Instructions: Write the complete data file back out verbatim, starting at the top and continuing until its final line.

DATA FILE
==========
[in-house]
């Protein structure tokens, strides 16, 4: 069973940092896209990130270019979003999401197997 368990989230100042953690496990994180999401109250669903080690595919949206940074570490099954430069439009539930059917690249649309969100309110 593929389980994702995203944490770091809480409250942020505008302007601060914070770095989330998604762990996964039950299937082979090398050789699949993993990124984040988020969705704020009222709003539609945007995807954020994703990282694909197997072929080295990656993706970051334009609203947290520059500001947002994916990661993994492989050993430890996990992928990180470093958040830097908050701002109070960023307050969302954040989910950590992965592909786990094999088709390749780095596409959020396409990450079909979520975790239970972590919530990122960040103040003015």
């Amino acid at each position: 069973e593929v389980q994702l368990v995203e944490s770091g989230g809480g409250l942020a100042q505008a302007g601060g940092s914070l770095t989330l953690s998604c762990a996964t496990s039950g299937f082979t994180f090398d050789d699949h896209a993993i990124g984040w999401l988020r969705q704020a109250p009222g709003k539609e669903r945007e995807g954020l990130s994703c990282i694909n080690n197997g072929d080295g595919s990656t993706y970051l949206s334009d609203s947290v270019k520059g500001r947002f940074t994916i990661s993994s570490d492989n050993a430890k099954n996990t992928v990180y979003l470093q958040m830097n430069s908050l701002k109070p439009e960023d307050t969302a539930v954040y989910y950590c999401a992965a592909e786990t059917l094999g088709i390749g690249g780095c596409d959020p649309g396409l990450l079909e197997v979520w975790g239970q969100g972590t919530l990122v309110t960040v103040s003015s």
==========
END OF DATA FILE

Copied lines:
[in-house]
């Protein structure tokens, strides 16, 4: 069973940092896209990130270019979003999401197997 368990989230100042953690496990994180999401109250669903080690595919949206940074570490099954430069439009539930059917690249649309969100309110 593929389980994702995203944490770091809480409250942020505008302007601060914070770095989330998604762990996964039950299937082979090398050789699949993993990124984040988020969705704020009222709003539609945007995807954020994703990282694909197997072929080295990656993706970051334009609203947290520059500001947002994916990661993994492989050993430890996990992928990180470093958040830097908050701002109070960023307050969302954040989910950590992965592909786990094999088709390749780095596409959020396409990450079909979520975790239970972590919530990122960040103040003015």
């Amino acid at each position: 069973e593929v389980q994702l368990v995203e944490s770091g989230g809480g409250l942020a100042q505008a302007g601060g940092s914070l770095t989330l953690s998604c762990a996964t496990s039950g299937f082979t994180f090398d050789d699949h896209a993993i990124g984040w999401l988020r969705q704020a109250p009222g709003k539609e669903r945007e995807g954020l990130s994703c990282i694909n080690n197997g072929d080295g595919s990656t993706y970051l949206s334009d609203s947290v270019k520059g500001r947002f940074t994916i990661s993994s570490d492989n050993a430890k099954n996990t992928v990180y979003l470093q958040m830097n430069s908050l701002k109070p439009e960023d307050t969302a539930v954040y989910y950590c999401a992965a592909e786990t059917l094999g088709i390749g690249g780095c596409d959020p649309g396409l990450l079909e197997v979520w975790g239970q969100g972590t919530l990122v309110t960040v103040s003015s």